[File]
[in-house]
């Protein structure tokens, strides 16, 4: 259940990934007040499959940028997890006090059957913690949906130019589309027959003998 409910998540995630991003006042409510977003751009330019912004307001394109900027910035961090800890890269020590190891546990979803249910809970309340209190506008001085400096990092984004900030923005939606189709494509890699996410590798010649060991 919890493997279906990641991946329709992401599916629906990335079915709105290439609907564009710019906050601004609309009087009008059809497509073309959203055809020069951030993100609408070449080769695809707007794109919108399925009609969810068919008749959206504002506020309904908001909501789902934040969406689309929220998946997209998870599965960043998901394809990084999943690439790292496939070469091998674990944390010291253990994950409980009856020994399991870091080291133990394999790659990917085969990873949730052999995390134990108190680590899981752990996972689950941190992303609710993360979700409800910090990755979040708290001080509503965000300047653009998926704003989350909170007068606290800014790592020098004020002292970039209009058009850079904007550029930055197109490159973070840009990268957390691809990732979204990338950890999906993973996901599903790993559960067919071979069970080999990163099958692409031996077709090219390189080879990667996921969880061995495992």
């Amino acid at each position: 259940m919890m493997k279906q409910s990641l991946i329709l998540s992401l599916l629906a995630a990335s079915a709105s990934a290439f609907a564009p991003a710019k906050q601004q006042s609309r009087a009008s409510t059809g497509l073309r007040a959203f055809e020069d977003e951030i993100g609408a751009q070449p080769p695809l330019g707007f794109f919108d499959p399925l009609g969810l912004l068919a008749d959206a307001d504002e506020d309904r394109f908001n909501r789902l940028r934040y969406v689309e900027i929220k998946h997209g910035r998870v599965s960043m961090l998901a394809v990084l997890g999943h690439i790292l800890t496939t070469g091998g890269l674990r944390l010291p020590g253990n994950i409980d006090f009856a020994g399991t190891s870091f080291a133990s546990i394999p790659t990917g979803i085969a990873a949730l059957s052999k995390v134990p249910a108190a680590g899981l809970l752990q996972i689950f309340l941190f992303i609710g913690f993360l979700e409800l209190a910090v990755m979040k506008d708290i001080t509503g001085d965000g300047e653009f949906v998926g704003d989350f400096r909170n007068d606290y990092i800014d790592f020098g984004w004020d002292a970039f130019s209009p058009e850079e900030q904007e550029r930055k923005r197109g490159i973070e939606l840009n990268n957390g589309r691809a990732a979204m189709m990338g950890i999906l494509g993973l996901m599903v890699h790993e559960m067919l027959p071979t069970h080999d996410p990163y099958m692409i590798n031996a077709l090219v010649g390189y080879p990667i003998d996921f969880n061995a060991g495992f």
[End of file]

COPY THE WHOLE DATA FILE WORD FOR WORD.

[in-house]
């Protein structure tokens, strides 16, 4: 259940990934007040499959940028997890006090059957913690949906130019589309027959003998 409910998540995630991003006042409510977003751009330019912004307001394109900027910035961090800890890269020590190891546990979803249910809970309340209190506008001085400096990092984004900030923005939606189709494509890699996410590798010649060991 919890493997279906990641991946329709992401599916629906990335079915709105290439609907564009710019906050601004609309009087009008059809497509073309959203055809020069951030993100609408070449080769695809707007794109919108399925009609969810068919008749959206504002506020309904908001909501789902934040969406689309929220998946997209998870599965960043998901394809990084999943690439790292496939070469091998674990944390010291253990994950409980009856020994399991870091080291133990394999790659990917085969990873949730052999995390134990108190680590899981752990996972689950941190992303609710993360979700409800910090990755979040708290001080509503965000300047653009998926704003989350909170007068606290800014790592020098004020002292970039209009058009850079904007550029930055197109490159973070840009990268957390691809990732979204990338950890999906993973996901599903790993559960067919071979069970080999990163099958692409031996077709090219390189080879990667996921969880061995495992």
């Amino acid at each position: 259940m919890m493997k279906q409910s990641l991946i329709l998540s992401l599916l629906a995630a990335s079915a709105s990934a290439f609907a564009p991003a710019k906050q601004q006042s609309r009087a009008s409510t059809g497509l073309r007040a959203f055809e020069d977003e951030i993100g609408a751009q070449p080769p695809l330019g707007f794109f919108d499959p399925l009609g969810l912004l068919a008749d959206a307001d504002e506020d309904r394109f908001n909501r789902l940028r934040y969406v689309e900027i929220k998946h997209g910035r998870v599965s960043m961090l998901a394809v990084l997890g999943h690439i790292l800890t496939t070469g091998g890269l674990r944390l010291p020590g253990n994950i409980d006090f009856a020994g399991t190891s870091f080291a133990s546990i394999p790659t990917g979803i085969a990873a949730l059957s052999k995390v134990p249910a108190a680590g899981l809970l752990q996972i689950f309340l941190f992303i609710g913690f993360l979700e409800l209190a910090v990755m979040k506008d708290i001080t509503g001085d965000g300047e653009f949906v998926g704003d989350f400096r909170n007068d606290y990092i800014d790592f020098g984004w004020d002292a970039f130019s209009p058009e850079e900030q904007e550029r930055k923005r197109g490159i973070e939606l840009n990268n957390g589309r691809a990732a979204m189709m990338g950890i999906l494509g993973l996901m599903v890699h790993e559960m067919l027959p071979t069970h080999d996410p990163y099958m692409i590798n031996a077709l090219v010649g390189y080879p990667i003998d996921f969880n061995a060991g495992f």